"I'm not famous, but I'm known," wrote a Black Seed writer last week- meaning known in his environment but also, I think, compassed and profoundly comprehended by something greater than himself. How does it feel to be known in this way, known right through? Who understands us, in the abyss of our being? Into whom do we fall when the props of our identity, which is to say our separateness, are removed? These are questions- let's get heavy here- that bear on the act of writing itself. One writes, after all, to be known. To be got. This is the hope of it: that at the limits of the self there is recognition, even welcome. "Deep calls to deep at the roar of your waterfalls," says the psalmist. From one abyss to another, across a universal tumult. Are you receiving? Do you read me?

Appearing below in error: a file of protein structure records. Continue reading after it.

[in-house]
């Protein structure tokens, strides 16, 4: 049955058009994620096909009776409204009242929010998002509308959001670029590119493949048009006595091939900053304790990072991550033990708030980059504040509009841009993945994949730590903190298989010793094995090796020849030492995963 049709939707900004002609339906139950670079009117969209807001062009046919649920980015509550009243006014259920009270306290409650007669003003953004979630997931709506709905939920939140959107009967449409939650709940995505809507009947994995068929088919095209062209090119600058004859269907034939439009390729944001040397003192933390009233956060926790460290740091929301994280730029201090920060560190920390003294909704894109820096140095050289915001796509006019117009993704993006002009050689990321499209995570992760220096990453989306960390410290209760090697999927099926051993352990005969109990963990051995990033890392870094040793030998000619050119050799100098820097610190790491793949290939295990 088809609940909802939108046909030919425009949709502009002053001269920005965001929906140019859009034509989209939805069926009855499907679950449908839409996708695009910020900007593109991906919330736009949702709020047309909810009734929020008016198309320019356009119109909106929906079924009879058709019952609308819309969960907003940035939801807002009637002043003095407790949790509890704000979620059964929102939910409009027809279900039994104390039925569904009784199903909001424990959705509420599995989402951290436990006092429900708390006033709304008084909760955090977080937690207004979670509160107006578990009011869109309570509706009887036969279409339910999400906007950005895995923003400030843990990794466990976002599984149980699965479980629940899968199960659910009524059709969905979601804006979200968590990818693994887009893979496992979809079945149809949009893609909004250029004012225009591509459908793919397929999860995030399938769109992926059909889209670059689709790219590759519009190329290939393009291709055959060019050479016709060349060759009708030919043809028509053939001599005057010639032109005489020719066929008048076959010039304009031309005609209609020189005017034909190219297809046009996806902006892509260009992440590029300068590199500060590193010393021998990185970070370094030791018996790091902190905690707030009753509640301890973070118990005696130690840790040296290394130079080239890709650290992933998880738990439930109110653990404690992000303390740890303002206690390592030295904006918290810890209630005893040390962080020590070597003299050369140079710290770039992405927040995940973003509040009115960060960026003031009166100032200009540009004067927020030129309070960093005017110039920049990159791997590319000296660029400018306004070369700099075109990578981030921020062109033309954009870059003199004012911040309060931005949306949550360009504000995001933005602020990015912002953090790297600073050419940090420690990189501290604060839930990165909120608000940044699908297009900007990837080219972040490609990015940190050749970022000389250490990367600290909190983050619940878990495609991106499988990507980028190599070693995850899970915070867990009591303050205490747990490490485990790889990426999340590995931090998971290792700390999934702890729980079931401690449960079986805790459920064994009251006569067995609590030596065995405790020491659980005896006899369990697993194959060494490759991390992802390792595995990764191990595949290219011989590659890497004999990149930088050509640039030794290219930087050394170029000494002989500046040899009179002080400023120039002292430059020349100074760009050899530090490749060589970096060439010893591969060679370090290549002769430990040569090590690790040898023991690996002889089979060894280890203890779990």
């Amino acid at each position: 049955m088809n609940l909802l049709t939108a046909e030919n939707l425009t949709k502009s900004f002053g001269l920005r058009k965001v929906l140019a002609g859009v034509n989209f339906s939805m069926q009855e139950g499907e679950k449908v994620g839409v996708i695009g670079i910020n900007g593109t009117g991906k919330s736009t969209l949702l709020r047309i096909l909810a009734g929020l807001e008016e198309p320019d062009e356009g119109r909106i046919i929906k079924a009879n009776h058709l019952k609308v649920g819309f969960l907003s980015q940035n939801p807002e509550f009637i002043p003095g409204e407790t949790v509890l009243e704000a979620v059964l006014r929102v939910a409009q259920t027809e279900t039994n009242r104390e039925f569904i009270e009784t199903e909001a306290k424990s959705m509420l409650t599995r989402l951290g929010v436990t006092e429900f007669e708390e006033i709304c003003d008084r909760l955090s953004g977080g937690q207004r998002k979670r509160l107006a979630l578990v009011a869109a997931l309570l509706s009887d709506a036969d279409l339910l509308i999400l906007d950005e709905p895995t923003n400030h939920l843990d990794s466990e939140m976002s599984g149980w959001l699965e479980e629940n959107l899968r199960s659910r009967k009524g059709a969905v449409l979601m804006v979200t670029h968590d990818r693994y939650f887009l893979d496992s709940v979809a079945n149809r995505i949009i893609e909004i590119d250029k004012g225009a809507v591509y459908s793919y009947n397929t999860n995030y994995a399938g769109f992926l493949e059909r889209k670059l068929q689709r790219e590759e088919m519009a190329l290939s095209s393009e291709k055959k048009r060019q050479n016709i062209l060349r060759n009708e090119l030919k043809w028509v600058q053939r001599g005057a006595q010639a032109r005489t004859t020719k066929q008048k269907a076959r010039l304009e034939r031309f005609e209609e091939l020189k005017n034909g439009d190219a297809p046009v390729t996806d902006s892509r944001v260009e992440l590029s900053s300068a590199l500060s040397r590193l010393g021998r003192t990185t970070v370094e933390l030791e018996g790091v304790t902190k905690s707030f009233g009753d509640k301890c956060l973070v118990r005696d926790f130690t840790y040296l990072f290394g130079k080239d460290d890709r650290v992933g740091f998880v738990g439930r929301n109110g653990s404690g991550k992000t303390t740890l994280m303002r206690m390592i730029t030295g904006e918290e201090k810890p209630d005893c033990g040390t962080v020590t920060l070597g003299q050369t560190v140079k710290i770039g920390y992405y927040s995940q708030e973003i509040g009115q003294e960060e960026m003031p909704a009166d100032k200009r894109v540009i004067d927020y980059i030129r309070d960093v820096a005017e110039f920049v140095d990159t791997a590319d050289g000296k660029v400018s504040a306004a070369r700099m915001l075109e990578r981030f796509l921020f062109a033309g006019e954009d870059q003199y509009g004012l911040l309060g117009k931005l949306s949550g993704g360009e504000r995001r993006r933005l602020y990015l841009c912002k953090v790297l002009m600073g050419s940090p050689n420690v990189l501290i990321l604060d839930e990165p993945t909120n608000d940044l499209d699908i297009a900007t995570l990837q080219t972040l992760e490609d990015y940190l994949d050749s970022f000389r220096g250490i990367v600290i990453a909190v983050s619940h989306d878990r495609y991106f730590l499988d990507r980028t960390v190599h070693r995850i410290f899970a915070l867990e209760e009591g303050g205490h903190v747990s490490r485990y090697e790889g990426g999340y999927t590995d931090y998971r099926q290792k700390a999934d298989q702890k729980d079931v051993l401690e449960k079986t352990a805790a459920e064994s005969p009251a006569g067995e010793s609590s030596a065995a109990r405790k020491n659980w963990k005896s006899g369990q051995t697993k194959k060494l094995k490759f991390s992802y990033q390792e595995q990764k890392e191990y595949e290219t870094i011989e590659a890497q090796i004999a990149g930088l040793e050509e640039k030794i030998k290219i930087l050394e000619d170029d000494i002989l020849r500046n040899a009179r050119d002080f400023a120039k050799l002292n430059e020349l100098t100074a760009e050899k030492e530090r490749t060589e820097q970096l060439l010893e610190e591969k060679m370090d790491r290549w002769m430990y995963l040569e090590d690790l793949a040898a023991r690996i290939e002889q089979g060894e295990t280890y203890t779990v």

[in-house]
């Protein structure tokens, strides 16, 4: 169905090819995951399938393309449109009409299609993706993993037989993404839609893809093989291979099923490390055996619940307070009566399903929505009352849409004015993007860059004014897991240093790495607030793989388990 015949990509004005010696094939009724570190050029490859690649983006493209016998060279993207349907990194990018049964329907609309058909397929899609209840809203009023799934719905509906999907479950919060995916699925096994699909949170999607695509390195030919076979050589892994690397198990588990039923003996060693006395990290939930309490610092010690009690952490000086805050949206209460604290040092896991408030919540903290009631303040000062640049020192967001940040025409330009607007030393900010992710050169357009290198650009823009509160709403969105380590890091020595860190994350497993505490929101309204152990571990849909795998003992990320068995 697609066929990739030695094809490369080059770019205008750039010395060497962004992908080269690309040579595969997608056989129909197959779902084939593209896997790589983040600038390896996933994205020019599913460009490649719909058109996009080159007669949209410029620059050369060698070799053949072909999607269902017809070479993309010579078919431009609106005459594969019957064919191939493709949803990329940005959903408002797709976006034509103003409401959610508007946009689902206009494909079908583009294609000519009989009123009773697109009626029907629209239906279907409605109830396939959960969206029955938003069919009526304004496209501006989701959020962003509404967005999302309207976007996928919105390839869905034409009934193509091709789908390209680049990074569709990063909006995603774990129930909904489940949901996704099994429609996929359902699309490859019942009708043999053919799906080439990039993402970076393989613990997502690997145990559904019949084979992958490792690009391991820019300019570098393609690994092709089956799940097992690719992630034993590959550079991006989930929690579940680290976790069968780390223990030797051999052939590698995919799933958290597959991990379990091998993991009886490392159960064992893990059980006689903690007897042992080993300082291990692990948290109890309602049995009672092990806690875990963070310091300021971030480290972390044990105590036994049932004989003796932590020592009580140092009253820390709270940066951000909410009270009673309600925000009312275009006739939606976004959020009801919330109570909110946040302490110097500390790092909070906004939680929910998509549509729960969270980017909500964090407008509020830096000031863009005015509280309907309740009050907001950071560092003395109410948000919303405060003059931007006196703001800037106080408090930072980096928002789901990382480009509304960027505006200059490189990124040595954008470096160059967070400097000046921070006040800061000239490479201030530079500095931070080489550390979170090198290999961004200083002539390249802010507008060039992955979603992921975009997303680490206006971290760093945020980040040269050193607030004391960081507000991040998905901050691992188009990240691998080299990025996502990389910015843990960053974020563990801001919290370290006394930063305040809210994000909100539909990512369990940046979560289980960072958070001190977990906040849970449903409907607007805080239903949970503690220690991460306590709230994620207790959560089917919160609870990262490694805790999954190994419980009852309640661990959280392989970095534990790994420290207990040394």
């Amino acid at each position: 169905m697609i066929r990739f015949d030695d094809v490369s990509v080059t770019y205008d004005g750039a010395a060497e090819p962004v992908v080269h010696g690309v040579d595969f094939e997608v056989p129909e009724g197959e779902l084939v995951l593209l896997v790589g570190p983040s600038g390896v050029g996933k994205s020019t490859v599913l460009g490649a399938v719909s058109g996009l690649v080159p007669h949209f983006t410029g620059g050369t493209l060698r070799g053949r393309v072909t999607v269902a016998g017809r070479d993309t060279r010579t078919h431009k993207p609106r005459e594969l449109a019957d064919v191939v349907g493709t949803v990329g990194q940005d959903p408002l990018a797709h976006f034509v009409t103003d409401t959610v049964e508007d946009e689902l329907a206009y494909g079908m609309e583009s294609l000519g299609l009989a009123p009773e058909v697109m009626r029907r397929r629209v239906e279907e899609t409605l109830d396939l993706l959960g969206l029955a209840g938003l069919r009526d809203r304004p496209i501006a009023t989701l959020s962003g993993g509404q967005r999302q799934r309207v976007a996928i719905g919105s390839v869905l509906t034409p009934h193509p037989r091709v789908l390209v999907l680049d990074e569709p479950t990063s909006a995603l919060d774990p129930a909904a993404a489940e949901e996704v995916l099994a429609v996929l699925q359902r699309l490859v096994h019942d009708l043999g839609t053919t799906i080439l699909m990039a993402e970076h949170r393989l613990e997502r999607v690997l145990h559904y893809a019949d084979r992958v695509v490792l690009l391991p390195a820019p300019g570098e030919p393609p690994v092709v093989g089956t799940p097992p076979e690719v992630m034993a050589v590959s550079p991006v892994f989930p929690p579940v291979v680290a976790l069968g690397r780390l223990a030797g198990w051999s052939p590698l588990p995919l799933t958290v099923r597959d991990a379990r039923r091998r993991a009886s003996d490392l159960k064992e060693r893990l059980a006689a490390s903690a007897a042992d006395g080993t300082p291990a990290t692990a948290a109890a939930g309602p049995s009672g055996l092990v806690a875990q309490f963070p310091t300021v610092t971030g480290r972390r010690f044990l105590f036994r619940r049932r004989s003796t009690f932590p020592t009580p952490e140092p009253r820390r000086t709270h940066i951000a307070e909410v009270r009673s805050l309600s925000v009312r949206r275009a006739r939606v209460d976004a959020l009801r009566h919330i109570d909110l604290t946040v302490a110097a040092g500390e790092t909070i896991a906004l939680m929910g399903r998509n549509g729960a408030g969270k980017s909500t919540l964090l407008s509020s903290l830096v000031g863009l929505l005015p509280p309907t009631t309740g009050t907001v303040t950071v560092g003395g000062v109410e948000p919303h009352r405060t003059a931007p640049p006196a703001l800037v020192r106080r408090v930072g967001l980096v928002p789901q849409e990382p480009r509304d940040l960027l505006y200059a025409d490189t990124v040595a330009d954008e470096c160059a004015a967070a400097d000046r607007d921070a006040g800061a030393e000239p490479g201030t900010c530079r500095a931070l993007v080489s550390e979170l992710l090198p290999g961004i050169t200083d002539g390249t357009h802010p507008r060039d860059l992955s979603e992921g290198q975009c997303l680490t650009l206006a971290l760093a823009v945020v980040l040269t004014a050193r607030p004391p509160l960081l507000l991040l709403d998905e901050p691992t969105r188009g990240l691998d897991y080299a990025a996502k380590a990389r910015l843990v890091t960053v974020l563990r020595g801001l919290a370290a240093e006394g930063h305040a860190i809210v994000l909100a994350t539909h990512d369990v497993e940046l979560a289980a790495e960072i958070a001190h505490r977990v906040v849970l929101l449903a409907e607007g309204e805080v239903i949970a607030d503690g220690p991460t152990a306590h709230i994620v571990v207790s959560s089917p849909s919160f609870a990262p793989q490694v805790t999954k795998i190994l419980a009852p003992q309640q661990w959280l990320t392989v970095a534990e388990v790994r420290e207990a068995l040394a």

May's Pilgrim is ferocious and many-voiced. Henry defuses a combatanat; Ned remembers an old friend; Diana takes the psychological measure of her surroundings; Steve suffers multiple aggravations; Phil calls down justice; Ady considers the balance of light and dark, in lines of which St. John of the Cross might have been proud; Frank jams the waveband of the ordinary; and Bryant, at dawn, rises aching to his feet.
We welcome to our pages Courtney, Spider, Sean and Jennifer. JWP